7.         Collection<Double> source = new Collection<double>();
  8.         source.Add(2.0);
  9.         source.Add(2.0);
  10.         source.Add(2.0);
  12.         double expected = 0;
  13.         double actual = Calculations.Variance(source);
  14.         Assert.AreEqual(expected, actual);
  15.     }
  17.     [TestMethod]
  18.     public void VarianceOfOneAwayNumbersReturnsOne()
  19.     {
  20.         Collection<Double> source = new Collection<double>();
  21.         source.Add(1.0);
  22.         source.Add(2.0);
  23.         source.Add(3.0);
  25.         double expected = 1;
  26.         double actual = Calculations.Variance(source);
  27.         Assert.AreEqual(expected, actual);
  28.     }    
  29. }




I then spun up the same unit tests to test the F# implementation and then went over to the F# project.  My first attempt started along the lines like this:

  1. namespace Tff.BasicStats.FSharp
  3. open System
  4. open System.Collections.Generic
  6. type Calculations() =
  7.     static member Variance (source:IEnumerable<double>) =
  8.         let mean = Seq.average(source)
  9.         let deltas = x -> x-mean) source
  10.         let deltasSum = Seq.sum deltas
  11.         let deltasLength = Seq.length deltas
  12.         deltasSum/(double)deltasLength


I then realized that I was writing procedural code in F# – I was not taking advantage of the power that the expressiveness that the language provides.  I also realized that looking at the C# code to understand how to calculate Variance was useless – I was getting lost in the loop and the poorly-named variables.  I went over to Wikipedia’s definition to see if that could help me understand Variance better but I got lost in all of the formulas.  I then binged Variance on Google and one of the 1st links is MathIsFun with this explanation.  This was more like it!  Cool dog pictures and a stupid simple recipe for calculating Variance.  The steps are:


I hopped over to Visual Studio and wrote a one-for-one line of code to match the recipe:

  1. namespace Tff.BasicStats.FSharp
  3. open System
  4. open System.Collections.Generic
  6. type Calculations() =
  7.     static member Variance (source:IEnumerable<double>) =
  8.         let mean = Seq.average source
  9.         let deltas = x -> sqrt(x-mean)) source
  10.         Seq.average deltas


I ran the unit tests but they were running red!  I was getting a NaN. 


Hearing my cursing, my 7th grade son came over and said – “Dad, that is wrong.  You don’t use the square root on the (x-mean), you square it.  Also, you can’t take the square root of a negative number and any item in that list that is less than the average will return that ”  Let me repeat that – a 7th grader with no coding experience but who knows about Variance from his math class just read the code and found the problem.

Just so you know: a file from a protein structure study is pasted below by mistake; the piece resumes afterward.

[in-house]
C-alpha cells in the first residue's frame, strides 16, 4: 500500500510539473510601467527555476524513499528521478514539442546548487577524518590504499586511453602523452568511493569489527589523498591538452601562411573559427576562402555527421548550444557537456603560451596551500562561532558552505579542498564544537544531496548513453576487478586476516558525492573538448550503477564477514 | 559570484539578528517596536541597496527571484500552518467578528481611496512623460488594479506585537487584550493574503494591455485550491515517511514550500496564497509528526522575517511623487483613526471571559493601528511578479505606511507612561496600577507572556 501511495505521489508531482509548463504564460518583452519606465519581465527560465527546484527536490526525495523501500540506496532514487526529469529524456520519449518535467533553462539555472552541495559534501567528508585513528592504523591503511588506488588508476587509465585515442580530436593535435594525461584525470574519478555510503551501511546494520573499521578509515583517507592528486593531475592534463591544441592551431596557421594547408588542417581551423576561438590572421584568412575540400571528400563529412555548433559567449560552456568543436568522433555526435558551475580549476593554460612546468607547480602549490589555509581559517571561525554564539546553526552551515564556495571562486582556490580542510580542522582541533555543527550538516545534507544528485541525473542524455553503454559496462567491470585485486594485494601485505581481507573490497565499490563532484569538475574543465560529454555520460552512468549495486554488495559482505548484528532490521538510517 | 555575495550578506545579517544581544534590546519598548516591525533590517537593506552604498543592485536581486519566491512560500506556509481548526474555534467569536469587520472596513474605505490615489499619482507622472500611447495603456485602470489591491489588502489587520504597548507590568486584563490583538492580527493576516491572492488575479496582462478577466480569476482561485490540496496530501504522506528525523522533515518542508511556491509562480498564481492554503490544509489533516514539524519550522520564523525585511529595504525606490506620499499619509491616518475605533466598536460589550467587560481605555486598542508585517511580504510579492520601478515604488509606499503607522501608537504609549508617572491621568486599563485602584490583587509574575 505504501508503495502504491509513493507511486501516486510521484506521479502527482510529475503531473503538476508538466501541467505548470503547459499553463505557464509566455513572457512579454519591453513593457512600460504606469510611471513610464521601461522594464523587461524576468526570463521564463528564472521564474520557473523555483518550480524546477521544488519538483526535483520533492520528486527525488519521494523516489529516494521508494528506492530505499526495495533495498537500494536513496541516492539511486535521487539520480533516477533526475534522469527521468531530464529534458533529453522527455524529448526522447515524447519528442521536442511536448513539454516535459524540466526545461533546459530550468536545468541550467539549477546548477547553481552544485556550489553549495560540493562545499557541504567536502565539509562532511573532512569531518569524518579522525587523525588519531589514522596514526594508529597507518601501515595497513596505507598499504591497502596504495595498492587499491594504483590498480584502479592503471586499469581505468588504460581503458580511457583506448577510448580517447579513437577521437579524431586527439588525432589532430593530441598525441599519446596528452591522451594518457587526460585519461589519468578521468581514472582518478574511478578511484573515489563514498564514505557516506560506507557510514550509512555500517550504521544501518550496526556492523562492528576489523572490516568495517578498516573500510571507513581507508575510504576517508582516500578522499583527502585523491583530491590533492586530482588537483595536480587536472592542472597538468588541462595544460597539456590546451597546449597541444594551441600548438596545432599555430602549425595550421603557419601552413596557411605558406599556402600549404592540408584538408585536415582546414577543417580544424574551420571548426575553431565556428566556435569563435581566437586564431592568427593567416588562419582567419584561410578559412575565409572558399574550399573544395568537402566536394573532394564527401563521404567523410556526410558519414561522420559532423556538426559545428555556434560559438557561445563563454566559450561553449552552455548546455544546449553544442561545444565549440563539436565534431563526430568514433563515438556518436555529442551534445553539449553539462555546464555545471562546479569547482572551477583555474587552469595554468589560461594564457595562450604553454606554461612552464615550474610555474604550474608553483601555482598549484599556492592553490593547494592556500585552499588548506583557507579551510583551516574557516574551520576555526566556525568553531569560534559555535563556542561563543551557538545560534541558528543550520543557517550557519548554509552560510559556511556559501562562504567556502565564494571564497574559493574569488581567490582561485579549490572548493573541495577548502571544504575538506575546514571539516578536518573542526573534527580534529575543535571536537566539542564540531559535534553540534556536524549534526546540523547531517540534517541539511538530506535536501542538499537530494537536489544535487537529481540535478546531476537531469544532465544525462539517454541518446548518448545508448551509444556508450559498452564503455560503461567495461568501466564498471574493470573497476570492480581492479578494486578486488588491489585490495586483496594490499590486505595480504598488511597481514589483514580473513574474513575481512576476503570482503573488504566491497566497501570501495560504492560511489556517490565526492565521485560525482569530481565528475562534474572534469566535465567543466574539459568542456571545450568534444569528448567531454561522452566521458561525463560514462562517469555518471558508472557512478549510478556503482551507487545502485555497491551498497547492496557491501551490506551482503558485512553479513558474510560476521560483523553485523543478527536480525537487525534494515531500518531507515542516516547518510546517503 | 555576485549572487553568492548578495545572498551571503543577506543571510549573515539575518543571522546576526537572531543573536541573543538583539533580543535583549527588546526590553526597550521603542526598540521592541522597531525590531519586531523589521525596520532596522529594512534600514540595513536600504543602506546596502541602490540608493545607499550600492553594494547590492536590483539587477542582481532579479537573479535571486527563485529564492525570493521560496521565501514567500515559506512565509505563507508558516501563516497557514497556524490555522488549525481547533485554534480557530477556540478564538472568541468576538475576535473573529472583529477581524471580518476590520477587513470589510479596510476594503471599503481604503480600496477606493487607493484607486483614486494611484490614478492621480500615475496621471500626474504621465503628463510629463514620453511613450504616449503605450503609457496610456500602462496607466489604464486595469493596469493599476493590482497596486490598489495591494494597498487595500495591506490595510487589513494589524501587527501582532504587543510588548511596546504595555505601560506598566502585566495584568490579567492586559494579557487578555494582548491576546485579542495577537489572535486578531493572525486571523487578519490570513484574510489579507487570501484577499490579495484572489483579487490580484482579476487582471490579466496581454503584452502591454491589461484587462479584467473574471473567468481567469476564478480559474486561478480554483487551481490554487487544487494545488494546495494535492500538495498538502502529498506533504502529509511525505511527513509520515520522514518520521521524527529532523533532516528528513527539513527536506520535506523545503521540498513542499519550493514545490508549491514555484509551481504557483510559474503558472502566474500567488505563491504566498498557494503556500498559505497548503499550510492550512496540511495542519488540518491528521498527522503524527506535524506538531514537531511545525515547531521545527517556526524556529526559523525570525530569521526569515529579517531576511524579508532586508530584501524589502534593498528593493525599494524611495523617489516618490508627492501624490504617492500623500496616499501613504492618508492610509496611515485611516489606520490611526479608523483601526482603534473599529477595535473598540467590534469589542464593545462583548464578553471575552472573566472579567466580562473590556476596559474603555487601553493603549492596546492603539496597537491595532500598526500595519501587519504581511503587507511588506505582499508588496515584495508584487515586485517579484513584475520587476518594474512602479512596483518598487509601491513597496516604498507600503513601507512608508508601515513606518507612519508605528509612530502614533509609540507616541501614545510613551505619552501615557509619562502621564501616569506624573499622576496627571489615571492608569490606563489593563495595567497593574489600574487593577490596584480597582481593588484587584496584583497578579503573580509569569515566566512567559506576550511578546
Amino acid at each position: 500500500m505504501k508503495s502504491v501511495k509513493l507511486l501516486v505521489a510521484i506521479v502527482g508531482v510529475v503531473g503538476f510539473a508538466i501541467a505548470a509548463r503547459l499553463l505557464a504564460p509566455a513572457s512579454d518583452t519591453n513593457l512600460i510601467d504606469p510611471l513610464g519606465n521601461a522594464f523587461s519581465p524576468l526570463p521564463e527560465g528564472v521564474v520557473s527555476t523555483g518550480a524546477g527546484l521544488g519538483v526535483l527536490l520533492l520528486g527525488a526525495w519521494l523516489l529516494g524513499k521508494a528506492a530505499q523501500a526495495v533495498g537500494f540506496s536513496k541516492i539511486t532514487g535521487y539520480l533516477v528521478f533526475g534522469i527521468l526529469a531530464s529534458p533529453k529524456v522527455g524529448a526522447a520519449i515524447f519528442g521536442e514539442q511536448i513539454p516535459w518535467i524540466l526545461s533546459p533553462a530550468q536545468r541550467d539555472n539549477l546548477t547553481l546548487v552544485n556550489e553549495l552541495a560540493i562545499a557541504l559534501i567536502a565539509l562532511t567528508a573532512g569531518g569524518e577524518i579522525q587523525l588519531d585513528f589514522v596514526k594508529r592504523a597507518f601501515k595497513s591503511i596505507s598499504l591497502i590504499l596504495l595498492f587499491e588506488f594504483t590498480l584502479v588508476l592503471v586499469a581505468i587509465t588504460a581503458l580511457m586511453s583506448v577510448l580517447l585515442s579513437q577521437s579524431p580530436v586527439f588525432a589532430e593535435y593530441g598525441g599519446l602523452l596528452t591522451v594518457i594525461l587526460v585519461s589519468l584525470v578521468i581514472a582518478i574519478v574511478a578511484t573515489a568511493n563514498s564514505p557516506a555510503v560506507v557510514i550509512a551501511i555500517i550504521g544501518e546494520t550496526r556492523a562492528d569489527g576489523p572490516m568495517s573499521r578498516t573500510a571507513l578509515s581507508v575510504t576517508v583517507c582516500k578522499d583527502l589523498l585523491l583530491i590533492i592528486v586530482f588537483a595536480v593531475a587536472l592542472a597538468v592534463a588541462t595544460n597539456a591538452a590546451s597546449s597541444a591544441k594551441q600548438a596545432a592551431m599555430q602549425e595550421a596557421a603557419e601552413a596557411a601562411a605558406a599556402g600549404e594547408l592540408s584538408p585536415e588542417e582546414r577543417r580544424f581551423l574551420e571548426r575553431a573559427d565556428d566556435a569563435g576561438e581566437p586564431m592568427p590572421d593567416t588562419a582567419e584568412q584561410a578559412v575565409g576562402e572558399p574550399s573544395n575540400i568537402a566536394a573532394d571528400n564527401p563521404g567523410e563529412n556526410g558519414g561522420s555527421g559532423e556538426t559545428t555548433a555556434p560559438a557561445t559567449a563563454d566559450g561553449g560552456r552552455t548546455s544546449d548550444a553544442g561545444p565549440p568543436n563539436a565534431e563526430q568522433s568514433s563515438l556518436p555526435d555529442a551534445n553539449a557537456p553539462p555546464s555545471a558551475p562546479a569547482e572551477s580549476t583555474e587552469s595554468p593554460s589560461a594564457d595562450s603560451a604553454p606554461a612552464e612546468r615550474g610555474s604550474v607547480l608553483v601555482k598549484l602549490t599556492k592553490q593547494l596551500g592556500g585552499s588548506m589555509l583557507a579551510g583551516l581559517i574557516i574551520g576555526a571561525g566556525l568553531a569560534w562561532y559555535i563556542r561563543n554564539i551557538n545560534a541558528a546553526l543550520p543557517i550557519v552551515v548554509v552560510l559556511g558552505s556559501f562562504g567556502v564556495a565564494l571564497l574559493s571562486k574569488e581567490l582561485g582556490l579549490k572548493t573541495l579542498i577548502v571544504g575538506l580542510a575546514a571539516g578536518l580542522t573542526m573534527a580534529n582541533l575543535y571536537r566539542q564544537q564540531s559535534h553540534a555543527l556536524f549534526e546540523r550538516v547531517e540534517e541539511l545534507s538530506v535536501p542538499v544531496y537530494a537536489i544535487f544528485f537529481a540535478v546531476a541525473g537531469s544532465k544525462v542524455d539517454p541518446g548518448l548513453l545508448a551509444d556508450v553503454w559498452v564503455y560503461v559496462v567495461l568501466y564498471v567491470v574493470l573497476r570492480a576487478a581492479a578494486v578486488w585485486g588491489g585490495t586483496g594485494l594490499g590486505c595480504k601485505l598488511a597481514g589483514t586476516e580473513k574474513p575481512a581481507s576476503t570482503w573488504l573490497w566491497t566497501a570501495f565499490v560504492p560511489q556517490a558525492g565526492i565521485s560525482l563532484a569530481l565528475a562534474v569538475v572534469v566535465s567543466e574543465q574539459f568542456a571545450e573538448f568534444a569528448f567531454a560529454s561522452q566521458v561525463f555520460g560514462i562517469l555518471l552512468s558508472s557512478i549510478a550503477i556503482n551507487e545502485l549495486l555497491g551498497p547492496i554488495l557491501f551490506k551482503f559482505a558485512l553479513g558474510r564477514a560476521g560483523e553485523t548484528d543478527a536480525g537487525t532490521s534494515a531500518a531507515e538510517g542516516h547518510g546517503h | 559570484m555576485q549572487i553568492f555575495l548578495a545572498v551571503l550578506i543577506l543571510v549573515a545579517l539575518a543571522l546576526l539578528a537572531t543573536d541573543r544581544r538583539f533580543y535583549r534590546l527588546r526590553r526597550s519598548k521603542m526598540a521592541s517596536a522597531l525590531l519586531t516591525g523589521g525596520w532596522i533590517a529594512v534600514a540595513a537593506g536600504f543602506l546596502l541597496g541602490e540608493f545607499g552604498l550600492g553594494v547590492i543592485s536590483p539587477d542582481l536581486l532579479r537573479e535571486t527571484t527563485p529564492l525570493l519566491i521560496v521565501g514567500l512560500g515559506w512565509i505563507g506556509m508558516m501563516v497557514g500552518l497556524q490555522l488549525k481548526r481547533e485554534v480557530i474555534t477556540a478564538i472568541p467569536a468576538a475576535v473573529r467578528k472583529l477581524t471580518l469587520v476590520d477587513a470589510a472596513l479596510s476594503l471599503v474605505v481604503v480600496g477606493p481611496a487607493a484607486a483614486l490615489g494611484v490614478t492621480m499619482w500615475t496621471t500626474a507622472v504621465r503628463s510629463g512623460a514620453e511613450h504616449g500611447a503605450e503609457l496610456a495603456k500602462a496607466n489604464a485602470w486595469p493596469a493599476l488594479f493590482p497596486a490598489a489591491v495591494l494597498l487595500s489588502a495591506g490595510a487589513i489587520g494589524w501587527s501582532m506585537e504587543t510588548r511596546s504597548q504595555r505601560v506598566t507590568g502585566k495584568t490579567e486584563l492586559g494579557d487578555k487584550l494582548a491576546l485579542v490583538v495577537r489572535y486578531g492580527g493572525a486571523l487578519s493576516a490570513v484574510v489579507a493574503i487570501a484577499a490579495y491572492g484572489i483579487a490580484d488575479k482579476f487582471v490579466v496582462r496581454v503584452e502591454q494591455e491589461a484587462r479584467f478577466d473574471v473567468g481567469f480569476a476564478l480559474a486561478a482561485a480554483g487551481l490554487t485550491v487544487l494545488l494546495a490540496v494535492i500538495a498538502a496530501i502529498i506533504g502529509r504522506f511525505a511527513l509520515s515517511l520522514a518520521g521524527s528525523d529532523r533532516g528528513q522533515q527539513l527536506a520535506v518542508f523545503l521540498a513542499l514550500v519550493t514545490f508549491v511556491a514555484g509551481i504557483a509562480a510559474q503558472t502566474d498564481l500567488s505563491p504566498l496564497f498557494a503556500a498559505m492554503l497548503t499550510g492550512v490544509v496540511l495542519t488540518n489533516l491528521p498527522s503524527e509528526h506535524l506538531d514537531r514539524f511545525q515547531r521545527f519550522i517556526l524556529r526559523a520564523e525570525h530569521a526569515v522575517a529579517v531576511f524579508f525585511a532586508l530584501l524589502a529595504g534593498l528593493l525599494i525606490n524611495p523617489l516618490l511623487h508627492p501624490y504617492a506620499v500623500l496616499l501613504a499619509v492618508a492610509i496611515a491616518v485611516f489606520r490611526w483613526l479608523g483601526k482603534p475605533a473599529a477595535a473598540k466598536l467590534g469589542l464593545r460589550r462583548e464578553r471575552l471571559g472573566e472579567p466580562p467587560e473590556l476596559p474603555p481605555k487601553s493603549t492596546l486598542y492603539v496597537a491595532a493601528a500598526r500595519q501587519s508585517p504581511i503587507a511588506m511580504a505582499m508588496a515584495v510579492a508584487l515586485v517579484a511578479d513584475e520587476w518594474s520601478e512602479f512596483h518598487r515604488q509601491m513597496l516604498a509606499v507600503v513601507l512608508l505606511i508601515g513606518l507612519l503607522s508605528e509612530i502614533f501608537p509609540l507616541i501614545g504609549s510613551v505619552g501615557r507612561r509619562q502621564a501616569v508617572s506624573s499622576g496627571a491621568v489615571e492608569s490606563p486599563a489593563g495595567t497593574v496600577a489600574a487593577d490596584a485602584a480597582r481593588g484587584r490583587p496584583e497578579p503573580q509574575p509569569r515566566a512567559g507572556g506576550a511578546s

I then changed the code to square the value like so:

  1. namespace Tff.BasicStats.FSharp
  3. open System
  4. open System.Collections.Generic
  6. type Calculations() =
  7.     static member Variance (source:IEnumerable<double>) =
  8.         let mean = Seq.average source
  9.         let deltas = x -> pown(x-mean) 2) source
  10.         Seq.average deltas


And now my unit test… runs…. Red!


Not understanding why, I turned to the REPL (F# Interactive Window).  I first entered my test set:


I then entered the calculation from each line against the test set:


Staring at the resulting array, it hit me that perhaps the original unit test’s expected value was wrong!  I went over to TutorVista and entered in my array.  Would you believe it?


The calculation on the code project site is incorrect!  The correct way to do the unit test is:

  1. [TestMethod]
  2. public void VarianceOfOneAwayNumbersReturnsOne()
  3. {
  4.     Collection<Double> source = new Collection<double>();
  5.     source.Add(1.0);
  6.     source.Add(2.0);
  7.     source.Add(3.0);
  9.     //double expected = 6666666667;
  10.     double expected = 2f / 3f;
  11.     double actual = Calculations.Variance(source);
  12.     Assert.AreEqual(expected, actual);
  13. }    


(Note that expected was the easiest way I could come up with .6 repeating without getting all crazy on the formatting).  Now both my unit tests run green and one of the C# ones runs red. 


I have no interest in trying to figure out how to fix that C# code – I care less about how to solve my problem and more about just solving the problem.  The real power of F# really is on display here.  The coolest parts of this exercise were:

  • One-for-one correspondence between the steps to solve a problem and the code
  • The code is much more readable to non developers
  • By concentrating on how to solve the problem in C#, the original developer lost sight of what he was trying to accomplish.  F# focuses you on the result, not the code.
  • Unit tests can be wrong – if you let your code’s result drive the expected and not a external source.